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Ethics Opinion

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RI-196

March 7, 1994

SYLLABUS

    A lawyer may not offer or make an arbitration clause in a retainer agreement which circumvents ethics rules by: (a) preventing a client from obtaining independent advice regarding whether to agree to an arbitration clause; (b) purporting to restrict a client from reporting to the Attorney Grievance Commission information concerning a lawyer's ethical misconduct; (c) prospectively limiting the lawyer's legal malpractice liability unless permitted by law and unless the client has the advice of independent counsel; or (d) working a settlement of the lawyer's malpractice liability with an unrepresented or former client without advising the client that independent representation is appropriate.

    References: MRPC 1.4(b), 1.8 (h)(1) and (2), 8.3(a), 8.4(c); RI-2, RI-88.

TEXT

A law firm has asked whether the following arbitration clause in a retainer agreement violates the ethics codes and rules:

"At the lawyer's request, any dispute or disagreement arising between client and lawyer arising under, out of, in connection with, or in relation to this agreement, or otherwise, will be determined and settled by arbitration in Detroit, Michigan in accordance with the rules of the American Arbitration Association and notwithstanding any other provision of this paragraph or said rules, all such disputes and disagreements shall be decided pursuant to the Michigan Arbitration Act (MCLA 600.5001 et seq., as it may hereafter be amended) and a judgment of any court or competent jurisdiction may be rendered upon the decision of the arbitrator(s)."

The law firm has not posed a question about the application of a specific rule to the arbitration clause. The law firm has not posed questions about any other clauses of the retainer agreement.

A previous opinion on lawyer ethics considered a similar issue. In RI-2, a lawyer requested an opinion regarding the propriety of a fee agreement's arbitration clause (requiring arbitration, in compliance with MCL 600.5001, of any and all claims or disputes arising out of the lawyer's representation). The Committee opined that MRPC 1.8(h)(1) applied and that a client must obtain independent counsel concerning the advisability of entering into a fee agreement including an arbitration clause.

An arbitration clause contained in a fee agreement is governed, in part, by MRPC 1.8(h)(1) which states:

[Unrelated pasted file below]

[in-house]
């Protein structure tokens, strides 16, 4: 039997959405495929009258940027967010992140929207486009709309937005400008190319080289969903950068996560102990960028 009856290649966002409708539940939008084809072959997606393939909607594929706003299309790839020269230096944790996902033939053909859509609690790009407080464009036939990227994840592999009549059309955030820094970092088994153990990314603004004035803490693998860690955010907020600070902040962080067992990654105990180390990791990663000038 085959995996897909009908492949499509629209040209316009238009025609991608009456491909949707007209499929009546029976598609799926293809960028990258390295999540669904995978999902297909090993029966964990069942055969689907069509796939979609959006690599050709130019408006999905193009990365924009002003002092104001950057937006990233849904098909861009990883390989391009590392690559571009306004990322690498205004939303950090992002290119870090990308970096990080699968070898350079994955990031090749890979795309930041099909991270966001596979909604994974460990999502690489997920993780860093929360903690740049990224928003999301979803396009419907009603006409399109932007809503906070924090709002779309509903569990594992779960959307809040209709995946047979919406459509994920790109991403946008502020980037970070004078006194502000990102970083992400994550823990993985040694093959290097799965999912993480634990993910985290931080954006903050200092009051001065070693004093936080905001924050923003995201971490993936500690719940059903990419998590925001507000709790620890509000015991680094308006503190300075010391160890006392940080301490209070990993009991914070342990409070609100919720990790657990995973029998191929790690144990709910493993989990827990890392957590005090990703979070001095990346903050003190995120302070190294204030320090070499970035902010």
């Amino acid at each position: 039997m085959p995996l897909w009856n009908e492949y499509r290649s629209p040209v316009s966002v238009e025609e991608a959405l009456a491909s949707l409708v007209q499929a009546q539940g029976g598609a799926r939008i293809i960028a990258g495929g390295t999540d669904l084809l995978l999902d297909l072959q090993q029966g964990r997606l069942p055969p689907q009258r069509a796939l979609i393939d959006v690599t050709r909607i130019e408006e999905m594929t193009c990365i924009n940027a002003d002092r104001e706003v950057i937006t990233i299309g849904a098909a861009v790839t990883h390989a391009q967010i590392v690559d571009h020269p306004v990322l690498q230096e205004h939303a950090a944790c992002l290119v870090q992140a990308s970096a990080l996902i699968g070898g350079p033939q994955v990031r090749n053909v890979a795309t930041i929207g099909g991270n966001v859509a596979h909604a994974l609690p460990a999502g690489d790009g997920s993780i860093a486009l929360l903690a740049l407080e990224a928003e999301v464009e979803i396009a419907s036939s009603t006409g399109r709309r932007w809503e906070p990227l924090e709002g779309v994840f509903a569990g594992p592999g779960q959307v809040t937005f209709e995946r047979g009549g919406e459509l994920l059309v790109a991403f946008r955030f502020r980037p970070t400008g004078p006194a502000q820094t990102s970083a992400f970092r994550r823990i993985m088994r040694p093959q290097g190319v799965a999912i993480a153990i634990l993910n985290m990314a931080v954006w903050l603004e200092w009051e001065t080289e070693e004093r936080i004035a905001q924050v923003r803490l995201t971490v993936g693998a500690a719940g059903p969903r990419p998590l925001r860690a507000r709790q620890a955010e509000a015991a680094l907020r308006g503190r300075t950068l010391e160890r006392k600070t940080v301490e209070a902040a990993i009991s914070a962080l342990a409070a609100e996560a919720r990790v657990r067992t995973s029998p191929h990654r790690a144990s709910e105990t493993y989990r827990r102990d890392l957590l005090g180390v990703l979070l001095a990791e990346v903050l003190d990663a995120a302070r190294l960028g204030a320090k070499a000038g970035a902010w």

"A lawyer shall not:

      "(1) make an agreement prospectively limiting the lawyers liability to a client for malpractice unless permitted by law and the client is independently represented in making the agreement; or

      "(2) settle a claim for such liability with an unrepresented client or former client without first advising that person in writing that independent representation is appropriate in connection therewith."

A client, therefore, must be given an opportunity to obtain independent counsel as to whether to enter into a fee agreement containing an arbitration clause. The lawyer who offers a fee agreement containing an arbitration clause must explain to the client that the client independent counsel is appropriate. MRPC 1.4(b). The explanation must include information reasonably necessary to permit the client to make an informed decision.

A lawyer may not make an agreement restricting a party from reporting to the Attorney Grievance Commission information concerning a lawyer's ethical misconduct. RI-88. An arbitration clause in a fee agreement, therefore, cannot be drafted so broadly as to preclude a party from bringing to the attention of the Attorney Grievance Commission information concerning a lawyer's ethical misconduct. See MRPC 8.3, 8.4(c).

MRPC 1.8(h)(2) states:

    "A lawyer shall not:

      ". . .

      "(2) Settle a claim for such liability with an unrepresented client or former client without first advising that person in writing that independent representation is appropriate in connection therewith."

An arbitration clause, therefore, cannot work a settlement of the lawyer's malpractice liability with an unrepresented or former client without first advising such client in writing that independent representation is appropriate.

In this situation, the arbitration clause is broadly worded so that it purports to govern "any dispute or disagreement arising between client and Attorney arising under, out of, in connection with, or in relation to this agreement, or otherwise." Emphasis added. In light of its broad language as well as its reference to disputes other than those relating to fees, the arbitration clause may be interpreted to impermissibly: (a) prevent a client from obtaining independent counsel's advice as to whether the client shall enter into the fee agreement; (b) prevent the client from reporting to the Attorney Grievance Commission information concerning a lawyer's ethical misconduct; (c) prospectively limit a lawyer's legal malpractice liability unless permitted by law and unless the client has the advice of independent counsel; and (d) work a settlement of the lawyer's malpractice liability with an unrepresented or former client; before doing so such client must first be advised in writing that independent representation is appropriate.

 
     

 

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